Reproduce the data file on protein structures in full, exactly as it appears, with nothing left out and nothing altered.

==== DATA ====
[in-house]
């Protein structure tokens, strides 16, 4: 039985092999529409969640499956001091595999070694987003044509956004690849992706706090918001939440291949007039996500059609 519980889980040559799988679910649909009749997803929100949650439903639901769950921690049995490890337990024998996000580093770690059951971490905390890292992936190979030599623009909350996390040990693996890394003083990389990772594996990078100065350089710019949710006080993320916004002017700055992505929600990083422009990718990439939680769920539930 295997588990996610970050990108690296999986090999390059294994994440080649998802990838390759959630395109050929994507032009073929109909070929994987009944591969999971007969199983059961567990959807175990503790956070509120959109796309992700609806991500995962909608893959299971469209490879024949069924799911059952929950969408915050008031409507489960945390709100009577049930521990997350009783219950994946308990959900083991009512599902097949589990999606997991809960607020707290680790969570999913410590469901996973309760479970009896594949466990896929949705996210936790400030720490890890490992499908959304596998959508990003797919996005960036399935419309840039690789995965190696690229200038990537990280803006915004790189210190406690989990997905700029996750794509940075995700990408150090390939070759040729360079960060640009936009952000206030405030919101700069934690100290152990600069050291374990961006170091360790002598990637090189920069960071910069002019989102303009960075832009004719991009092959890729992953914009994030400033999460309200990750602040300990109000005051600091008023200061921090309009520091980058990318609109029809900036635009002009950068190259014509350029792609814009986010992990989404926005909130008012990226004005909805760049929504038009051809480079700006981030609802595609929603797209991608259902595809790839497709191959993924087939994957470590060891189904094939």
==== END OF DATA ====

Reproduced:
[in-house]
């Protein structure tokens, strides 16, 4: 039985092999529409969640499956001091595999070694987003044509956004690849992706706090918001939440291949007039996500059609 519980889980040559799988679910649909009749997803929100949650439903639901769950921690049995490890337990024998996000580093770690059951971490905390890292992936190979030599623009909350996390040990693996890394003083990389990772594996990078100065350089710019949710006080993320916004002017700055992505929600990083422009990718990439939680769920539930 295997588990996610970050990108690296999986090999390059294994994440080649998802990838390759959630395109050929994507032009073929109909070929994987009944591969999971007969199983059961567990959807175990503790956070509120959109796309992700609806991500995962909608893959299971469209490879024949069924799911059952929950969408915050008031409507489960945390709100009577049930521990997350009783219950994946308990959900083991009512599902097949589990999606997991809960607020707290680790969570999913410590469901996973309760479970009896594949466990896929949705996210936790400030720490890890490992499908959304596998959508990003797919996005960036399935419309840039690789995965190696690229200038990537990280803006915004790189210190406690989990997905700029996750794509940075995700990408150090390939070759040729360079960060640009936009952000206030405030919101700069934690100290152990600069050291374990961006170091360790002598990637090189920069960071910069002019989102303009960075832009004719991009092959890729992953914009994030400033999460309200990750602040300990109000005051600091008023200061921090309009520091980058990318609109029809900036635009002009950068190259014509350029792609814009986010992990989404926005909130008012990226004005909805760049929504038009051809480079700006981030609802595609929603797209991608259902595809790839497709191959993924087939994957470590060891189904094939």